North Korea’s military physical exams superficial at best, deadly at worst

Kim Jong Un at Ministry of the People's Armed Forces on 71st founding anniversary of North Korea's army
Kim Jong Un visits the Ministry of the People’s Armed Forces on February 8, 2019 to mark the 71st founding anniversary of North Korea’s army. Image: KCNA

The incidence of soldiers with contagious diseases and those in such poor health that they cannot function properly has risen to such an extent that military hospitals are unable to handle the volume, North Korean sources have reported.

Some soldiers have become so sick that they have been ejected from service, and some have even died after leaving the military. The country’s poor health system and mismanagement by authorities are seen as the two major factors responsible.

“Recently, the number of soldiers with hepatitis and tuberculosis, along with others who have become so weak they cannot function properly, has increased significantly,” said a North Korean source in Pyongyang on February 12. “The authorities are just sending those soldiers who cannot be accommodated in hospitals back home.”

At least one soldier died less than a month after being sent home after early discharge from the military, having not received appropriate care, according to sources in South Pyongan Province.

The soldier, who hailed from South Pyongan Province, had long suffered frequent bouts of sickness due to liver issues unexpectedly passed the North Korean military’s physical examination, much to the surprise of his parents, who thought it was strange but nonetheless placed their trust in the authorities.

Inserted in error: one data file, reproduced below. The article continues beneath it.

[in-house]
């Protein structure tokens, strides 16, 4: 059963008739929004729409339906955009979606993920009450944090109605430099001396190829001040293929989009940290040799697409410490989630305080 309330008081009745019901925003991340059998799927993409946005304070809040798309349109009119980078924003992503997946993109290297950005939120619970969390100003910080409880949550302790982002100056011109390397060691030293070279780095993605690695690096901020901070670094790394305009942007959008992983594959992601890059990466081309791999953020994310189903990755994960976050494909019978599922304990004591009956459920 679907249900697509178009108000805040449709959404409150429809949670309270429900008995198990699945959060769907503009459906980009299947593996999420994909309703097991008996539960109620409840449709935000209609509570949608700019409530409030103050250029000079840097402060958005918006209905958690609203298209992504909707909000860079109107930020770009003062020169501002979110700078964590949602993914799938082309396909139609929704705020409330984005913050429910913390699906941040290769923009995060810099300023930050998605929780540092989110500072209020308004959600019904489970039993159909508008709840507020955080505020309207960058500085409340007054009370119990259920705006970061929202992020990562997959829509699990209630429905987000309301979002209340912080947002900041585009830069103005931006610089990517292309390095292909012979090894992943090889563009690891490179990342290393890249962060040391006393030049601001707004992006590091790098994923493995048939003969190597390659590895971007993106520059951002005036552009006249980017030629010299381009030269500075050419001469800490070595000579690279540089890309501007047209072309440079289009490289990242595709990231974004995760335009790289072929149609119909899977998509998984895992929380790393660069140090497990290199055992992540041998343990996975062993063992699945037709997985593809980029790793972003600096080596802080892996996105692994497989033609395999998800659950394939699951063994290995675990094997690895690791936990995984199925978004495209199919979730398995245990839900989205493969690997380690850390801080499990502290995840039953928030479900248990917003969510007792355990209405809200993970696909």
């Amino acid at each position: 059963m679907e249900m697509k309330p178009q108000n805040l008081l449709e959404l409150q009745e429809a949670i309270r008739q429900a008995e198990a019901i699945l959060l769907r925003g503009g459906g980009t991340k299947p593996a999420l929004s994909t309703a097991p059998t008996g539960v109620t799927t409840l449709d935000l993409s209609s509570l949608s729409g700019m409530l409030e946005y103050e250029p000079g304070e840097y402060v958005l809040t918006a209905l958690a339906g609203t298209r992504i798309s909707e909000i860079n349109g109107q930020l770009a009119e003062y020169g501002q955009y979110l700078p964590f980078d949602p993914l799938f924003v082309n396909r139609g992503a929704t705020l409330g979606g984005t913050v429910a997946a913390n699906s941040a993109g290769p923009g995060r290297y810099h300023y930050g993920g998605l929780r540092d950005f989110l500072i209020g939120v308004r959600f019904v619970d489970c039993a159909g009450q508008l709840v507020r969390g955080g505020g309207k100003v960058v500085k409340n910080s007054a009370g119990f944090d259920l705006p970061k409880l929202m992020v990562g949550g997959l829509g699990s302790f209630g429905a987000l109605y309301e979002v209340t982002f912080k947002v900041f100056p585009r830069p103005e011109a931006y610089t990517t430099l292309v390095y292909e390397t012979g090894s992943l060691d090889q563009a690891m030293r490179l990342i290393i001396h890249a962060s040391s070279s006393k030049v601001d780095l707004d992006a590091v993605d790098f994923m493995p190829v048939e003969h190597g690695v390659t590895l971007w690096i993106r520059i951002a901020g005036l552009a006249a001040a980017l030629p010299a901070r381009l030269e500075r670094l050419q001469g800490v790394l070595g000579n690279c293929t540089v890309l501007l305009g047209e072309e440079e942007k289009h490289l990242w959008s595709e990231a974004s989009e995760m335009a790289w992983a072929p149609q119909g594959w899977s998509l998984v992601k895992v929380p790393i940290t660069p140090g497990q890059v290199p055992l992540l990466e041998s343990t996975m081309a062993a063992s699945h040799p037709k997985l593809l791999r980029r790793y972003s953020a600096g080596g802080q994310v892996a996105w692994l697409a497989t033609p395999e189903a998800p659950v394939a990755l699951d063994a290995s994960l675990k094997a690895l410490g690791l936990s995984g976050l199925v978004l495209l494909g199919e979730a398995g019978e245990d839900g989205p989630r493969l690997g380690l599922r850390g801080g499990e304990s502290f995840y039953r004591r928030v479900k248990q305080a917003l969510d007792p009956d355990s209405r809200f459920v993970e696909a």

Unfortunately, just six months after he entered the military, the young man returned home after receiving a dishonorable discharge for illness. He died less than a month after returning home.

“The parents complained that the military half-forced them to send him to serve before sending him back right before he died, and that the authorities failed to find issues with him during his physical examination so he could receive treatment,” a source in South Pyongan Province reported.

The first cause of the rise in sick soldiers is the superficial nature of the physical examination they undergo before entering the military.

“Officially, prospective soldiers need to go through three stages of physical exams before starting their service,” said a source in North Pyongan Province. “In reality, the poor quality of equipment, the low level of technical knowledge on the part of doctors, irresponsibility and disinterest by military authorities along with their need to just pass as many potential soldiers as possible means that physical exams are not systematic.”

South Korea requires any cases of hepatitis or tuberculosis identified during military physical exams to be treated before military service begins. For those with acute forms of sickness, they may be allowed to work in non-military positions or are exempt from service.

“There are more and more young men and their parents who are finding ways to avoid military service through legal means,” said a separate source in South Pyongan Province. “Those with serious illnesses are the ones suffering when the military allows them to pass physical exams.”

Some hide their illnesses in the hope of joining the military, but most North Koreans no longer see this as honorable. The “new generation” believes that working in the markets earning money while avoiding conscription is the best thing to do.

There are also doctors who specialize in issuing “unfit for service” certificates for physical exams for a bribe of around 500 US dollars.

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